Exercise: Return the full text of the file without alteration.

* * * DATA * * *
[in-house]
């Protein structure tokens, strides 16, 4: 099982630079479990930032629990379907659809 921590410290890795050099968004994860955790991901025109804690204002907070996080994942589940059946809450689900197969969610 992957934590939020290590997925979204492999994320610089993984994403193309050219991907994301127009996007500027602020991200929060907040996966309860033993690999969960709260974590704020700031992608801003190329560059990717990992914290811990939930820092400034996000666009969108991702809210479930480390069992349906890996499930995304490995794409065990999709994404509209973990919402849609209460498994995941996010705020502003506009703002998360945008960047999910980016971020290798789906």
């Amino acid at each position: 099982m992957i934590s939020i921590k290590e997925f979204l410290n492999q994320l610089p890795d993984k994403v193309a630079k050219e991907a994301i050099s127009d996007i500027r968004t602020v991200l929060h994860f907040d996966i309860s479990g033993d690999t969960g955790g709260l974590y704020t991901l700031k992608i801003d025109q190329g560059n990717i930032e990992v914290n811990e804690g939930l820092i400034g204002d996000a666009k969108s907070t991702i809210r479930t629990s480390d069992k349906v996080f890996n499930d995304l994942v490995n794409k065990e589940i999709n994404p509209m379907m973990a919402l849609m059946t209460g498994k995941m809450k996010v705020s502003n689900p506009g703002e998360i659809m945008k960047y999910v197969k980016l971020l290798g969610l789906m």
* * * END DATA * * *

[in-house]
């Protein structure tokens, strides 16, 4: 099982630079479990930032629990379907659809 921590410290890795050099968004994860955790991901025109804690204002907070996080994942589940059946809450689900197969969610 992957934590939020290590997925979204492999994320610089993984994403193309050219991907994301127009996007500027602020991200929060907040996966309860033993690999969960709260974590704020700031992608801003190329560059990717990992914290811990939930820092400034996000666009969108991702809210479930480390069992349906890996499930995304490995794409065990999709994404509209973990919402849609209460498994995941996010705020502003506009703002998360945008960047999910980016971020290798789906």
């Amino acid at each position: 099982m992957i934590s939020i921590k290590e997925f979204l410290n492999q994320l610089p890795d993984k994403v193309a630079k050219e991907a994301i050099s127009d996007i500027r968004t602020v991200l929060h994860f907040d996966i309860s479990g033993d690999t969960g955790g709260l974590y704020t991901l700031k992608i801003d025109q190329g560059n990717i930032e990992v914290n811990e804690g939930l820092i400034g204002d996000a666009k969108s907070t991702i809210r479930t629990s480390d069992k349906v996080f890996n499930d995304l994942v490995n794409k065990e589940i999709n994404p509209m379907m973990a919402l849609m059946t209460g498994k995941m809450k996010v705020s502003n689900p506009g703002e998360i659809m945008k960047y999910v197969k980016l971020l290798g969610l789906m």